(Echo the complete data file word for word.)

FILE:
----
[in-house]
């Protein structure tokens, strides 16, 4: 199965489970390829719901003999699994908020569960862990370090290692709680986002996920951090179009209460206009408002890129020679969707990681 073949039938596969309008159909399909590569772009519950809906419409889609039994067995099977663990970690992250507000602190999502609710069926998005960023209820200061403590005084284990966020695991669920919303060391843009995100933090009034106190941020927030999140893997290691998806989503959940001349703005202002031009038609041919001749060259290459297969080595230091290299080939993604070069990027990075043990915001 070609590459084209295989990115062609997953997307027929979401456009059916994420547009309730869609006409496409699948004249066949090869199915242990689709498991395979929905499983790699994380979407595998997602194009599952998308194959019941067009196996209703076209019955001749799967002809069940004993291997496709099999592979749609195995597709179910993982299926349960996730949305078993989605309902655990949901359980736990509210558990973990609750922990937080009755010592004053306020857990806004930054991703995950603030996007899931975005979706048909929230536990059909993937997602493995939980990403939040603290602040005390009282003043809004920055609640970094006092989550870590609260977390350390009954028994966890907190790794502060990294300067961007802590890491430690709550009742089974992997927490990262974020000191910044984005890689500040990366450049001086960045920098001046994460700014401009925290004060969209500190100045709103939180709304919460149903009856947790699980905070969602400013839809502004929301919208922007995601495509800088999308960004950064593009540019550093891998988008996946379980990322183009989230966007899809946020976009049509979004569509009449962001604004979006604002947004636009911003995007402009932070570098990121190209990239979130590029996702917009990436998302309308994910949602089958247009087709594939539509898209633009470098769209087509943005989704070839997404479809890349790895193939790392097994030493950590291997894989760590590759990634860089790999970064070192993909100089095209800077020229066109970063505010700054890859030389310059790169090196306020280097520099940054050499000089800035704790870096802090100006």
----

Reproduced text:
[in-house]
């Protein structure tokens, strides 16, 4: 199965489970390829719901003999699994908020569960862990370090290692709680986002996920951090179009209460206009408002890129020679969707990681 073949039938596969309008159909399909590569772009519950809906419409889609039994067995099977663990970690992250507000602190999502609710069926998005960023209820200061403590005084284990966020695991669920919303060391843009995100933090009034106190941020927030999140893997290691998806989503959940001349703005202002031009038609041919001749060259290459297969080595230091290299080939993604070069990027990075043990915001 070609590459084209295989990115062609997953997307027929979401456009059916994420547009309730869609006409496409699948004249066949090869199915242990689709498991395979929905499983790699994380979407595998997602194009599952998308194959019941067009196996209703076209019955001749799967002809069940004993291997496709099999592979749609195995597709179910993982299926349960996730949305078993989605309902655990949901359980736990509210558990973990609750922990937080009755010592004053306020857990806004930054991703995950603030996007899931975005979706048909929230536990059909993937997602493995939980990403939040603290602040005390009282003043809004920055609640970094006092989550870590609260977390350390009954028994966890907190790794502060990294300067961007802590890491430690709550009742089974992997927490990262974020000191910044984005890689500040990366450049001086960045920098001046994460700014401009925290004060969209500190100045709103939180709304919460149903009856947790699980905070969602400013839809502004929301919208922007995601495509800088999308960004950064593009540019550093891998988008996946379980990322183009989230966007899809946020976009049509979004569509009449962001604004979006604002947004636009911003995007402009932070570098990121190209990239979130590029996702917009990436998302309308994910949602089958247009087709594939539509898209633009470098769209087509943005989704070839997404479809890349790895193939790392097994030493950590291997894989760590590759990634860089790999970064070192993909100089095209800077020229066109970063505010700054890859030389310059790169090196306020280097520099940054050499000089800035704790870096802090100006």